My mind flashes to the 90-minute drive to get here, burrowing through an underground deathtrap and burning $4/gallon petrol. I see a bumper sticker: “Republicans / Democrats: Same Shit, Different Piles.” Bowie’s singing about unwarranted adulation; “I bet you laugh out loud at me,” he cries. I think about Microsoft and Master Chief, a hero hidden behind reflective chrome. I think about Sony and the huge whooping applause given to them by hundreds of journalists for the staged equivalent of a schoolyard taunt.
I consider Nintendo’s own intentional myopia, and how they keep giving us what they want to give us, and we keep thinking we don’t want it, and how that “we” is the same hundred or so bespeckled dudes and how the Wii sold almost 100 million systems and is somehow considered a joke. I consider how Nintendo started life as a playing card company, founded in 1889, selling toys and amusement throughout the decades. Over a century later, Sony and Microsoft were selling TVs and office software.
Yesterday, across the country in a small showroom, Yoshiaki Koizumi, producer on Super Mario 3D World, wore cat ears on his head and meowed at the press. His game features a new “Cat Suit” power-up which transforms Mario into a fuzzy feline capable of climbing walls and pouncing Goombas with claws. Later, they teased an announcement only to reveal that the trainer from Wii Fit will be a playable character in the new Smash Bros. In the same year investors and analysts have called for their demise, and a year after their first financial loss in three decades, Nintendo is messing around, pulling summer camp pranks while the adult counselors are away. The same mischievous spirit spills from their games.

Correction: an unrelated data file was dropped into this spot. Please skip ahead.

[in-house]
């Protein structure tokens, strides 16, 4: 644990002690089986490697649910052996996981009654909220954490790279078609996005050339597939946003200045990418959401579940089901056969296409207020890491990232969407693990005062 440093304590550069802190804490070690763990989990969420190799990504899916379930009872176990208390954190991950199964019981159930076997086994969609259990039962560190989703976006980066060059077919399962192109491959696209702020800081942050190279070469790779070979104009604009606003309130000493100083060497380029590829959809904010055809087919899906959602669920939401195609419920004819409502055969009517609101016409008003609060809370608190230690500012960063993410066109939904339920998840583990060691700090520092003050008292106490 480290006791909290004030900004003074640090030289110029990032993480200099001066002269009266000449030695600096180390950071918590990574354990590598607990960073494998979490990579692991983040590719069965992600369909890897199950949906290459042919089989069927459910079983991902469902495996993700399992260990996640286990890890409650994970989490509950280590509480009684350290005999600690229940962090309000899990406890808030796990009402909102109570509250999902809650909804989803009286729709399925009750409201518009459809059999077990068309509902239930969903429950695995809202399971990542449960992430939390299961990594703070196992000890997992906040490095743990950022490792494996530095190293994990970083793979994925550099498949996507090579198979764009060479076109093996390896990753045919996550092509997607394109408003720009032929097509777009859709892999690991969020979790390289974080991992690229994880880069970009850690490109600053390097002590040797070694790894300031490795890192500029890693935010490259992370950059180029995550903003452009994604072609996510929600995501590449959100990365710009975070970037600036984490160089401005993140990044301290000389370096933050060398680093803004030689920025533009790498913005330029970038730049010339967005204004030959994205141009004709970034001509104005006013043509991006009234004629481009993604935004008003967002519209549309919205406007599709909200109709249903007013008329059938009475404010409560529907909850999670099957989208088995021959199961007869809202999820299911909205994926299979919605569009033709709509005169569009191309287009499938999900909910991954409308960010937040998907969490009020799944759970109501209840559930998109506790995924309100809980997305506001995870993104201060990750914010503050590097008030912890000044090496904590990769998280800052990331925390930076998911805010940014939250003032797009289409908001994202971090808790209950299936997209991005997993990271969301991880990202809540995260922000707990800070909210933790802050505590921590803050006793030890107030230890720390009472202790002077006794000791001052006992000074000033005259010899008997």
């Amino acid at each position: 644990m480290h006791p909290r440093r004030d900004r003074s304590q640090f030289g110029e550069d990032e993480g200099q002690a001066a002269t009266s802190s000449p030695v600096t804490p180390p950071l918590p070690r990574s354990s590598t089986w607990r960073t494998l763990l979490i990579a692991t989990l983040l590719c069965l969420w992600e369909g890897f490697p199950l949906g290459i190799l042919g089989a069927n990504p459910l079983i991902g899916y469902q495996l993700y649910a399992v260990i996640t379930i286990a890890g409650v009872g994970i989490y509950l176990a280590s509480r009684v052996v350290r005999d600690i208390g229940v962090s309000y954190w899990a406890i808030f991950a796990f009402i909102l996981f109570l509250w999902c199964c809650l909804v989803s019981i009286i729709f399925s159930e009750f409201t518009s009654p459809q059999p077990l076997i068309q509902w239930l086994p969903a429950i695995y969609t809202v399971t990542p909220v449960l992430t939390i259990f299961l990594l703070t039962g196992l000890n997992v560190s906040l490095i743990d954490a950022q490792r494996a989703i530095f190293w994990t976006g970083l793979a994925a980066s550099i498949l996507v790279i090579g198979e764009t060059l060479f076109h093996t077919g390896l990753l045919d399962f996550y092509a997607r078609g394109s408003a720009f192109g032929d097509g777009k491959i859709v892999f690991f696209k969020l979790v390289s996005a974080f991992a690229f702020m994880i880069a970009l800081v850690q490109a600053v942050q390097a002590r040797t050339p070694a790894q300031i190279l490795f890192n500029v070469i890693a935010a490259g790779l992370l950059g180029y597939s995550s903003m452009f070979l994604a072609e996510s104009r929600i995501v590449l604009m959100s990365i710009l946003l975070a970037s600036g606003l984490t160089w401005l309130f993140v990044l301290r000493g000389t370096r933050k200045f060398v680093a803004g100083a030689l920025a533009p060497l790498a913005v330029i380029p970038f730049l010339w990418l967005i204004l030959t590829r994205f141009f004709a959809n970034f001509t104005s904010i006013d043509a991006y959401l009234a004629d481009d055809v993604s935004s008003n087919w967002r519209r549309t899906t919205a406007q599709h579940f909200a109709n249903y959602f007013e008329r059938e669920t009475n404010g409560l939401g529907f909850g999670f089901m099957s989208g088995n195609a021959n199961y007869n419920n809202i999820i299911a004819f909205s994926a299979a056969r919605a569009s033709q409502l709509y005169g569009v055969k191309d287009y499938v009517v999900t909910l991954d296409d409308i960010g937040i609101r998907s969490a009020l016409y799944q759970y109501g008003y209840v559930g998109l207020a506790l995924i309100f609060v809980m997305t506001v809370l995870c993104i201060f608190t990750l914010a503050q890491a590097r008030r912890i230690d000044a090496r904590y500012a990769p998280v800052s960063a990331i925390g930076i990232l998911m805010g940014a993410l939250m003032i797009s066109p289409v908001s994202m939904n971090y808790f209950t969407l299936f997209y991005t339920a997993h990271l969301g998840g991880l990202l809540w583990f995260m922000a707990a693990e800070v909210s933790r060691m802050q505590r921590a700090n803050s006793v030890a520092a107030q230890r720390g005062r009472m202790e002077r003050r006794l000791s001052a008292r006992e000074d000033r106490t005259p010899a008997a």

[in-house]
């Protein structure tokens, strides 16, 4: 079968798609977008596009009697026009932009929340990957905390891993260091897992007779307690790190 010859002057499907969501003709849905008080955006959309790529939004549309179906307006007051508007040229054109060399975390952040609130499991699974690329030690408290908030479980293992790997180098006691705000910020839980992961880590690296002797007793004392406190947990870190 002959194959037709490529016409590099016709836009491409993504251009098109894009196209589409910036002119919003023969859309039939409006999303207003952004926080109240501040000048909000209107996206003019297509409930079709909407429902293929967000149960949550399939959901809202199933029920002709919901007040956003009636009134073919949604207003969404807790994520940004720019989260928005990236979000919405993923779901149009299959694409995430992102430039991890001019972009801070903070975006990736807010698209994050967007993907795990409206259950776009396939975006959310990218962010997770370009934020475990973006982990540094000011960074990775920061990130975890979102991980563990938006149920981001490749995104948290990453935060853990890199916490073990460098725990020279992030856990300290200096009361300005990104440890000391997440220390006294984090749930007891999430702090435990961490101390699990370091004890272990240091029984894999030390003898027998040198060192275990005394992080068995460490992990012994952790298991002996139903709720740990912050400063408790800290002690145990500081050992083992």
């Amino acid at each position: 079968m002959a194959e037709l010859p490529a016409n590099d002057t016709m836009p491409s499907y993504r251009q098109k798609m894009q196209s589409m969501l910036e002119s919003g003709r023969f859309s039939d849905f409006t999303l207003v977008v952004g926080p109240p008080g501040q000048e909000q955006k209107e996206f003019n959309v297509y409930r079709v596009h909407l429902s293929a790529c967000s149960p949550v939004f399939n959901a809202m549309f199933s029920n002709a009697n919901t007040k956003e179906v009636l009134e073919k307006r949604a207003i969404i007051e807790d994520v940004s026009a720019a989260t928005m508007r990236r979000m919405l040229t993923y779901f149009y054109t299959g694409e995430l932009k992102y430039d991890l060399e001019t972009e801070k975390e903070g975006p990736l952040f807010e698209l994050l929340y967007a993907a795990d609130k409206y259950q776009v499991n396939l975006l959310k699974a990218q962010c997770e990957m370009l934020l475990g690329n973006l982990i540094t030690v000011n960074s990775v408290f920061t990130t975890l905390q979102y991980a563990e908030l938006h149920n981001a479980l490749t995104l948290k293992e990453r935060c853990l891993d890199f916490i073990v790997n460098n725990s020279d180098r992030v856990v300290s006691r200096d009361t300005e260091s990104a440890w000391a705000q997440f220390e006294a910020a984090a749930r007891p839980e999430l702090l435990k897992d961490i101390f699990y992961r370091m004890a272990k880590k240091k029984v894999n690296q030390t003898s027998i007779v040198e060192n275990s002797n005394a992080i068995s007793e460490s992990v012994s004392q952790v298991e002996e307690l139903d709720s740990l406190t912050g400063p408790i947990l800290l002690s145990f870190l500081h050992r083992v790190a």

Back in Dedham, a charitable man-child named Lucas allows me and two other unlucky on-lookers the chance to join him in Super Mario 3D World. We scramble through candy-colored gauntlets. We board a swimming dragon and lean together, canoe-style, through bubbling rapids. Onscreen, Lucas’ Mario grabs a ringing bell and transforms into Cat Mario. The others grab their own power-ups but mine slides into the void, leaving my Toad normal, just a running mushroom head with a squeaky voice. Let me say this: You never know how badly you want a cat-suit until you’re the only one not in a cat-suit. (Bowie has a song about that, too.)
Nobody knows if the Wii U will be a success, or if the Xbox One and PlayStation 4 will trounce Nintendo with their heavy, expensive machinery. But too many are discounting the power of the familiar, unexpected whim. I left behind a gaggle of green-hatted fans awaiting their turn at the controls. Driving home I headed west, away from Boston and the Big Dig’s underground Cat’s Cradle of cement, instead taking back roads through smaller towns. The trip took longer, but I didn’t mind. Something about white clouds in a blue sky makes you optimistic for the future.